The Tale of Mrs. No

On Sunday, Mothers Day, I did something awesome- I walked down the street to the supermarket all alone.  Just me and my reusable shopping bag in the sunshine to pick up 1 single item.  Heavenly.

I normally shop pushing a double stroller or pulling a wagon, and I load the food on top of and under the boys and then squeeze into the only checkout line that fits us. Freebie post partum weight loss tip– 2 kids + double stroller + heavy groceries like a watermelon and a gallon of milk = great workout.
Some days it’s fun; some days Jack runs his kid-sized shopping cart into my ankles.

Next to the registers there are rows of DVDs at kid eye level; brightly colored boxes with Diego and Thomas on them.  Well played, A&P.

Mrs. No is behind me in line and has 2 enormous potted flowers in her hands.  In my imagination, the poor lady is probably steamed already because it’s 2pm on Mothers Day and her spouse was like “oh, btw can you get a present for my Mom, too?” Her shopping companion is 3 feet tall and clutching a Diego video.  “Mom?” he asks with a grin shaking it from side to side.  “No.”  Then for the next 3 minutes, with no further peep out of the boy, the woman says No about 20 times with escalating intensity and no eye contact.
She could have said a million things that may have affirmed their relationship AND got him to put the DVD back.  What a missed opportunity.

That’s the whole story.  I was finished paying so I left.  I can only assume that they checked out with 2 orchids and 0 Diego videos.

I live happily in a bubble of like minded families, so I don’t hear 20 “Nos,” ever. Maybe it’s common? When I was a newbie, seasoned Mamas from LLL and an online parenting group shared stories of Gentle Discipline.  I was so psyched and surprised that you could parent without spending your days saying No.  I devoured the excellent How To Talk So Kids Will Listen long before Jack’s first words.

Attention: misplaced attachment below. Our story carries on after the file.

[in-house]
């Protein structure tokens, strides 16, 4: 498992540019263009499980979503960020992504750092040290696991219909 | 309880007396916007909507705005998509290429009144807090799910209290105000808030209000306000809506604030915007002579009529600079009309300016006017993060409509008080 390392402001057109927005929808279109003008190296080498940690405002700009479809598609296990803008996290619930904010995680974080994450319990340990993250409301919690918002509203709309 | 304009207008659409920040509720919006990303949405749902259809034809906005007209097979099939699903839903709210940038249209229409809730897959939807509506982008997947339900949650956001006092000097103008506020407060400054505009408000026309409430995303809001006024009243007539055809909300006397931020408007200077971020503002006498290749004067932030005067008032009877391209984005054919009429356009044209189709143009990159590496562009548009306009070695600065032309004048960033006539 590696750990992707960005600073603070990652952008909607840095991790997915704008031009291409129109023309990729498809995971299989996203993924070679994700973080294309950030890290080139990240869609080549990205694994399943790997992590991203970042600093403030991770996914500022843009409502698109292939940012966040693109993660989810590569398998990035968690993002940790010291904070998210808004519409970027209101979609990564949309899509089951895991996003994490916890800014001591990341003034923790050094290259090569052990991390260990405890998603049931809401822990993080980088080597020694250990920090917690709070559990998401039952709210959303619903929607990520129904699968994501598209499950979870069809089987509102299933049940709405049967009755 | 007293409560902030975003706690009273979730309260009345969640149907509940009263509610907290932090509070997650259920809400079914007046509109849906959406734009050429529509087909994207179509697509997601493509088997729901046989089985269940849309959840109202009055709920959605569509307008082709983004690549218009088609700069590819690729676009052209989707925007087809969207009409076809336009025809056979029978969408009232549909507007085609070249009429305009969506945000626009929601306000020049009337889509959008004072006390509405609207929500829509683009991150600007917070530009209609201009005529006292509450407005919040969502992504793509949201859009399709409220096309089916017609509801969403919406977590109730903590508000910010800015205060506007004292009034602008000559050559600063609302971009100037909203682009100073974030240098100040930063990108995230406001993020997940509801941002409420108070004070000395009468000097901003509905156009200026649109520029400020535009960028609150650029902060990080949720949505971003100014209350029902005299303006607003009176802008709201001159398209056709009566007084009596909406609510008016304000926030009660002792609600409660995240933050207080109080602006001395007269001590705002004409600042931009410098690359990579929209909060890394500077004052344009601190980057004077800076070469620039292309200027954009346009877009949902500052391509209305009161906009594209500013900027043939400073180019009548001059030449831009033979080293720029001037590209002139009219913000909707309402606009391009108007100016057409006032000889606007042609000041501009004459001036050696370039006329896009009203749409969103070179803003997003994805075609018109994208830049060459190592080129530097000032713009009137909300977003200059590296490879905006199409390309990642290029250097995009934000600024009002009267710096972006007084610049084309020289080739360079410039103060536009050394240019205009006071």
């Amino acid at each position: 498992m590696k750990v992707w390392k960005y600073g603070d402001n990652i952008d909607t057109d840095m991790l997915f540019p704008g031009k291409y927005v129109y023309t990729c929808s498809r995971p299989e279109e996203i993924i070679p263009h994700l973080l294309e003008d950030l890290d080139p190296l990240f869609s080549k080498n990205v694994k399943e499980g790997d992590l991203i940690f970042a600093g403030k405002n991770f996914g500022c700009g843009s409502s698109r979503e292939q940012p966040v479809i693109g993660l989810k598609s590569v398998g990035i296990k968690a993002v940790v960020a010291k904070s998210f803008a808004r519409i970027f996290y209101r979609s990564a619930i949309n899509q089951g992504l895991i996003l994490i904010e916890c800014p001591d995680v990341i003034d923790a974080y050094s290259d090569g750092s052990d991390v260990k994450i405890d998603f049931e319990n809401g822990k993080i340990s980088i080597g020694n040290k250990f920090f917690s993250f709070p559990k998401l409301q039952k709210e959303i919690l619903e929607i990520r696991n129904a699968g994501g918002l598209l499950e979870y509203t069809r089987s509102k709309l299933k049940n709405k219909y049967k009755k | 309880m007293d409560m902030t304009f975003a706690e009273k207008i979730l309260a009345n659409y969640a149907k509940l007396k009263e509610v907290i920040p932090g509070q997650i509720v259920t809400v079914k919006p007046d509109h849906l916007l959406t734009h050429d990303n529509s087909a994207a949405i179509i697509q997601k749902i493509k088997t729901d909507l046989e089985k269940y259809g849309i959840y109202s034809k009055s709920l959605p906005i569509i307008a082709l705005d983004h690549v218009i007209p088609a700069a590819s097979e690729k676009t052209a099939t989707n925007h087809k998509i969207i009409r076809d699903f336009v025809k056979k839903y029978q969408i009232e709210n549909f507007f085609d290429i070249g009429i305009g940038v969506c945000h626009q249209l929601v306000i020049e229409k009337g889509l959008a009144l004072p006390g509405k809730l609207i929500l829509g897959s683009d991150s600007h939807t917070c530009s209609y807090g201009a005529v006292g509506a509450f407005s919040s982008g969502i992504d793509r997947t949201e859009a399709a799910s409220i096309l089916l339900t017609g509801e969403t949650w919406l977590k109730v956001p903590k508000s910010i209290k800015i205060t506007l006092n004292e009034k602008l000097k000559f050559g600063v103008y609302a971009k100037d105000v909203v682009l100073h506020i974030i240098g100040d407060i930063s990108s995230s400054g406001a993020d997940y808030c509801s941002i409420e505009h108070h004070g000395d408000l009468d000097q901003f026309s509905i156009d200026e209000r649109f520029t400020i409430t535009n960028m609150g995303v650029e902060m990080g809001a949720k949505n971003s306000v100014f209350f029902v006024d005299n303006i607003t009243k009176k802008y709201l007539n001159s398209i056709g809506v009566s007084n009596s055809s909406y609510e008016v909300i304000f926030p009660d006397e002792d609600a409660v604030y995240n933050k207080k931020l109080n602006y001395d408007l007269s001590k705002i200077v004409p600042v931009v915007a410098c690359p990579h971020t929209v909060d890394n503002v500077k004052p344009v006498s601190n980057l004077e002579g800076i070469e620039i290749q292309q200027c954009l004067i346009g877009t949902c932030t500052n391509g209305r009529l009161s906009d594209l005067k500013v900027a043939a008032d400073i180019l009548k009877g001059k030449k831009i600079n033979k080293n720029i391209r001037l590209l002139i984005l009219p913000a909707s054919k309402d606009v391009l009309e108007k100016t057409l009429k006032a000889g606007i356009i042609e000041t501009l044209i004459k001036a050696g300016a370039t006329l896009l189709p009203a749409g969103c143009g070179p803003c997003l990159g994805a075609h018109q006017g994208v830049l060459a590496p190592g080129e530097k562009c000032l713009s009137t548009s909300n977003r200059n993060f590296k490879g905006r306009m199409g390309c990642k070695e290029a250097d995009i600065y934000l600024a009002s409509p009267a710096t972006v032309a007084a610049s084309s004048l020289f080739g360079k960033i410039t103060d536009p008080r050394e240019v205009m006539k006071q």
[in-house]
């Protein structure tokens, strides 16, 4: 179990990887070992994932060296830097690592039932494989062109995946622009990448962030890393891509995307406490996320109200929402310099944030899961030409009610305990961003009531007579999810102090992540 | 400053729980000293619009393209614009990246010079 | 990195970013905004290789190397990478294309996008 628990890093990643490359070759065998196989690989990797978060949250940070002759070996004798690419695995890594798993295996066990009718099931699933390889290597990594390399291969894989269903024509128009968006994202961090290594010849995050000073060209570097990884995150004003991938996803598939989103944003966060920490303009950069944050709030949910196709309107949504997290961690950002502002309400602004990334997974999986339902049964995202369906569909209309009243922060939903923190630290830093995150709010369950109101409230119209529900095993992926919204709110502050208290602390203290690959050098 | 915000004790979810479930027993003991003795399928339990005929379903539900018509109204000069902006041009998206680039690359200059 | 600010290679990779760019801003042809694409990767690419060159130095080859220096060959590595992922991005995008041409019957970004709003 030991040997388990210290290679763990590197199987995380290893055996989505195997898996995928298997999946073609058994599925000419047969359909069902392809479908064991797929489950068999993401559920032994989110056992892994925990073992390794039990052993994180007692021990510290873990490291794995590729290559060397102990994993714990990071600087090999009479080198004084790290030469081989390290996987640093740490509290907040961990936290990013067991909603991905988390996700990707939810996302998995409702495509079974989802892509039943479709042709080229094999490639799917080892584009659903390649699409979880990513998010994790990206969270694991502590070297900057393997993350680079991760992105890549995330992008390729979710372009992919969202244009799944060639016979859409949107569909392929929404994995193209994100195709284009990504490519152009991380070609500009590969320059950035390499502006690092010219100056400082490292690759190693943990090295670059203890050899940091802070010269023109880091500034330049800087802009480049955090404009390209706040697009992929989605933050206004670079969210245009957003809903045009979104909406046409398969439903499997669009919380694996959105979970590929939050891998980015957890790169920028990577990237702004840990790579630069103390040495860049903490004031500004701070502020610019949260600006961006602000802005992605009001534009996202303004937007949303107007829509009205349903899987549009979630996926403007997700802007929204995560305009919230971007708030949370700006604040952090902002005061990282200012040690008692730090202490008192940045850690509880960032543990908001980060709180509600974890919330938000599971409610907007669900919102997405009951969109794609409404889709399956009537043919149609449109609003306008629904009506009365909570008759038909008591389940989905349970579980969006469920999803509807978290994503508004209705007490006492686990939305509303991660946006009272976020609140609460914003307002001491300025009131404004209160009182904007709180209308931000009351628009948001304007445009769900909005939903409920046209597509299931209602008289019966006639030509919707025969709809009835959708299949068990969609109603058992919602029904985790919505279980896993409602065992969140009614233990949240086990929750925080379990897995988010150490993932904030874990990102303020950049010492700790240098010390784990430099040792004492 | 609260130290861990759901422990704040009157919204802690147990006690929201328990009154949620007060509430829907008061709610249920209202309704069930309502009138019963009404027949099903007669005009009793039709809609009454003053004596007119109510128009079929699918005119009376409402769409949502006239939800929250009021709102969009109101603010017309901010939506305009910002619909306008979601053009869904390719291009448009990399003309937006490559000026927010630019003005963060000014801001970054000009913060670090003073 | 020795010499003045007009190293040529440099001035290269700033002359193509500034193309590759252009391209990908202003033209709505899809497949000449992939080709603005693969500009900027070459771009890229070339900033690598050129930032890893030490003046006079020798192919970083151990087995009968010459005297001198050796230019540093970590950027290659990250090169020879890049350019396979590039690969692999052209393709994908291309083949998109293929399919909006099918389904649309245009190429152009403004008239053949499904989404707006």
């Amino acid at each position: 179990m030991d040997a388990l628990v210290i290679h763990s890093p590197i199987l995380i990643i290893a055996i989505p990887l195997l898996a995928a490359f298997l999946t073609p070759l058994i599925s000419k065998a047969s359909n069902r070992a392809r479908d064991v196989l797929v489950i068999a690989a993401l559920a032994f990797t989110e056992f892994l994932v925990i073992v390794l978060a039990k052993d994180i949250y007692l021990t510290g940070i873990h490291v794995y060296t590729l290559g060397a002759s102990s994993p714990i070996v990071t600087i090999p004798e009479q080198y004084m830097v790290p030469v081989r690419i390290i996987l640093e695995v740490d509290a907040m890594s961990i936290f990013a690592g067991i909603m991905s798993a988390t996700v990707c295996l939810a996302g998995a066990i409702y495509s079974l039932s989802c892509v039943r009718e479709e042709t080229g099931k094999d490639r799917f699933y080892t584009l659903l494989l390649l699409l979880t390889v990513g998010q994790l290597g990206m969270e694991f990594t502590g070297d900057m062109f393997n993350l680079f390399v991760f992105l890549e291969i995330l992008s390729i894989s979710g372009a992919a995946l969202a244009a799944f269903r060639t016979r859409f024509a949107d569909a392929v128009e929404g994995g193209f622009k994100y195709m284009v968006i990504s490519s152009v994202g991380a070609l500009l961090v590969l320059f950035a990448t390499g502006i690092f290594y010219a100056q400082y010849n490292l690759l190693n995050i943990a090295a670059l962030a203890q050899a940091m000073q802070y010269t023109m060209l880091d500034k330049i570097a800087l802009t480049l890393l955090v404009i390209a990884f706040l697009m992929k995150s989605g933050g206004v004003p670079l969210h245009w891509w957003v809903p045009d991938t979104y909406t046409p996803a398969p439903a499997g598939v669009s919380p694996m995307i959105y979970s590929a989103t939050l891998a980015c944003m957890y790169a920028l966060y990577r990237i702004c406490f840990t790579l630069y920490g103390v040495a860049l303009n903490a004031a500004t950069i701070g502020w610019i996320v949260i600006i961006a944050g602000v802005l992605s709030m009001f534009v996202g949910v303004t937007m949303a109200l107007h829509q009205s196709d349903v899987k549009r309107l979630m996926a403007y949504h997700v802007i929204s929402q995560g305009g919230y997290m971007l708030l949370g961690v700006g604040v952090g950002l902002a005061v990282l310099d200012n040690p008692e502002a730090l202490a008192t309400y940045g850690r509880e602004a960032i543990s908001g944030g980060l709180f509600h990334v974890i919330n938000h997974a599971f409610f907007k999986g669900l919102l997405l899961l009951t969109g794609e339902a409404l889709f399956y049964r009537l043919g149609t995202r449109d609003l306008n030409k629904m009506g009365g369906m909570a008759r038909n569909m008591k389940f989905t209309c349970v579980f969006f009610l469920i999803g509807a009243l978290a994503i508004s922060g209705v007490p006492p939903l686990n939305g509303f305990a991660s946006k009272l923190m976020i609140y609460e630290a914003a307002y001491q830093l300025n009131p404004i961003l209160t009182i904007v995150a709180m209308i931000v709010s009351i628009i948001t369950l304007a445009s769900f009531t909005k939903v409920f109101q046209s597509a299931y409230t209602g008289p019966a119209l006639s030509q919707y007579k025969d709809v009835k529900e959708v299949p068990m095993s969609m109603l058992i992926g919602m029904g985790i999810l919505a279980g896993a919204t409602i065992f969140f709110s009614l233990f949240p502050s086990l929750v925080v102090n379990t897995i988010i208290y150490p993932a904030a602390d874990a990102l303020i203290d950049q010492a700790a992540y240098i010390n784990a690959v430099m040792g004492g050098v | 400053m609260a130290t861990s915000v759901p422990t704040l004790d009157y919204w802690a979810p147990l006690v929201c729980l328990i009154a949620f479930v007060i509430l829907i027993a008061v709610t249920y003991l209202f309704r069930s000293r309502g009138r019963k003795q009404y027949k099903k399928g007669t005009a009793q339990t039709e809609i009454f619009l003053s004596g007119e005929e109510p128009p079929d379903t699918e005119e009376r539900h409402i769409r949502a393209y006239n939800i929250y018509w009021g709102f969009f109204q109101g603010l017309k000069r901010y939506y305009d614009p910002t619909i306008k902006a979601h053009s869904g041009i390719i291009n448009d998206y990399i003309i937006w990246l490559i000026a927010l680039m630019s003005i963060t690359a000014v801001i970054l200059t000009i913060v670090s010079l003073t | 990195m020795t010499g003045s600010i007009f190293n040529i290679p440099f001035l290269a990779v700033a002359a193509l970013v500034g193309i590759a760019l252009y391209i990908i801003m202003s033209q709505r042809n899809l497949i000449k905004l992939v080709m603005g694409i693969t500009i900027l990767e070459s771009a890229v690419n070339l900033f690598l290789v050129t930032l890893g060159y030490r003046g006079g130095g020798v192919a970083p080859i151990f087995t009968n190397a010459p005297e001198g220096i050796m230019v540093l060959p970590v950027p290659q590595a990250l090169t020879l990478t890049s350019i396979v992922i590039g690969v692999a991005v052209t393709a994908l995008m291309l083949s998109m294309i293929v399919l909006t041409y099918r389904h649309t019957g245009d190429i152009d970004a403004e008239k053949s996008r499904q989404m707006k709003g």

Nos have their place and trust me, there are limits galore in this house.   But I‘ve always liked Martha Sears’s idea of saving “No” for special situations–a toddler hand approaching a hot stove, for example– so that it is both rare and taken seriously. I love the challenge of finding alternatives to “No” that are respectful and/or silly.  Sometimes in the instance of a child wanting something that they’re not going to get, a simple “yeah that stinks” can go a long way.

Next time “No” is on the tip of your tongue, consider this: Can you think of any instance in your life where hearing “No” doesn’t totally suck?  Pitching an idea at work? Inviting a friend out for drinks? Making a pass at your husband? We know as grown ups that the thoughtful thing to do is let people down easy, soften the blow.  Children deserve that, too.

Rebecca is Mom to 2 butt-kicking,  limit-testing little boys.  She only likes hearing “No” when the question is “Does this nursing tank make me look fat?”

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Did you know The Other Baby Book: A Natural Approach to Baby’s First Year is now for sale? Are you interested in learning more about gentle, mom and baby-friendly practices that foster a joyful, connected relationship? Want to introduce a pregnant friend to natural parenting? Check out our website or head over to Amazon to grab your copy today!
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4 thoughts on “The Tale of Mrs. No”

  1. Your post has been on my mind since I read it yesterday…it’s so true! I haven’t read How To Talk So Kids Will Listen, but definitely want to now. Thanks!

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